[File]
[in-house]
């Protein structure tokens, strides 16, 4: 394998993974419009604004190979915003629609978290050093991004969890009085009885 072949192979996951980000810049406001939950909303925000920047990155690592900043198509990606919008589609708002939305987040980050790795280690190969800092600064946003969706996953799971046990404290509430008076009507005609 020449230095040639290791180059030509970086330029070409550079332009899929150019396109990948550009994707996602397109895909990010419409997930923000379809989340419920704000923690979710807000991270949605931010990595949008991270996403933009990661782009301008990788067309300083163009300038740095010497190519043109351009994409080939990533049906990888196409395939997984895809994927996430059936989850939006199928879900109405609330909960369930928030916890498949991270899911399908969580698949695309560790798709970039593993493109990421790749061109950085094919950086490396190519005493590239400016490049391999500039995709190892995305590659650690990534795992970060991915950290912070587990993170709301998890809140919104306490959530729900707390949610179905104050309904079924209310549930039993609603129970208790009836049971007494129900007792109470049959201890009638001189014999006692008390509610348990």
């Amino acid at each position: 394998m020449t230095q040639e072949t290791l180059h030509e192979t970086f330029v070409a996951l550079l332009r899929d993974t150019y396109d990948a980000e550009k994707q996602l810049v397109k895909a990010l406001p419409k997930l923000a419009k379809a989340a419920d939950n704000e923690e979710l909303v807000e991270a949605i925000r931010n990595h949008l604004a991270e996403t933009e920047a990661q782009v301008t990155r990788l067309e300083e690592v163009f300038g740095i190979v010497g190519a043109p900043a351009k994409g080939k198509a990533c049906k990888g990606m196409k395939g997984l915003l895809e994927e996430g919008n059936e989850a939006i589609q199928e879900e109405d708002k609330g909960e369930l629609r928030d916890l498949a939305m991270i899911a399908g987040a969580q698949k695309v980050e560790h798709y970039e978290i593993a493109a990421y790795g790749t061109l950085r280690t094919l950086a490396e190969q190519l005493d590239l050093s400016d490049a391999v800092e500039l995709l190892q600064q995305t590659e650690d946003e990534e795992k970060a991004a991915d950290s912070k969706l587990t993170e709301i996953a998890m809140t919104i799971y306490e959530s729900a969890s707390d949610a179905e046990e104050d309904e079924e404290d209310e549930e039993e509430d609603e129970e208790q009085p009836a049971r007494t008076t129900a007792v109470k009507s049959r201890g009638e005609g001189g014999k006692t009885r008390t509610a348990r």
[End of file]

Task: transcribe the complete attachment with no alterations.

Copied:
[in-house]
């Protein structure tokens, strides 16, 4: 394998993974419009604004190979915003629609978290050093991004969890009085009885 072949192979996951980000810049406001939950909303925000920047990155690592900043198509990606919008589609708002939305987040980050790795280690190969800092600064946003969706996953799971046990404290509430008076009507005609 020449230095040639290791180059030509970086330029070409550079332009899929150019396109990948550009994707996602397109895909990010419409997930923000379809989340419920704000923690979710807000991270949605931010990595949008991270996403933009990661782009301008990788067309300083163009300038740095010497190519043109351009994409080939990533049906990888196409395939997984895809994927996430059936989850939006199928879900109405609330909960369930928030916890498949991270899911399908969580698949695309560790798709970039593993493109990421790749061109950085094919950086490396190519005493590239400016490049391999500039995709190892995305590659650690990534795992970060991915950290912070587990993170709301998890809140919104306490959530729900707390949610179905104050309904079924209310549930039993609603129970208790009836049971007494129900007792109470049959201890009638001189014999006692008390509610348990």
């Amino acid at each position: 394998m020449t230095q040639e072949t290791l180059h030509e192979t970086f330029v070409a996951l550079l332009r899929d993974t150019y396109d990948a980000e550009k994707q996602l810049v397109k895909a990010l406001p419409k997930l923000a419009k379809a989340a419920d939950n704000e923690e979710l909303v807000e991270a949605i925000r931010n990595h949008l604004a991270e996403t933009e920047a990661q782009v301008t990155r990788l067309e300083e690592v163009f300038g740095i190979v010497g190519a043109p900043a351009k994409g080939k198509a990533c049906k990888g990606m196409k395939g997984l915003l895809e994927e996430g919008n059936e989850a939006i589609q199928e879900e109405d708002k609330g909960e369930l629609r928030d916890l498949a939305m991270i899911a399908g987040a969580q698949k695309v980050e560790h798709y970039e978290i593993a493109a990421y790795g790749t061109l950085r280690t094919l950086a490396e190969q190519l005493d590239l050093s400016d490049a391999v800092e500039l995709l190892q600064q995305t590659e650690d946003e990534e795992k970060a991004a991915d950290s912070k969706l587990t993170e709301i996953a998890m809140t919104i799971y306490e959530s729900a969890s707390d949610a179905e046990e104050d309904e079924e404290d209310e549930e039993e509430d609603e129970e208790q009085p009836a049971r007494t008076t129900a007792v109470k009507s049959r201890g009638e005609g001189g014999k006692t009885r008390t509610a348990r």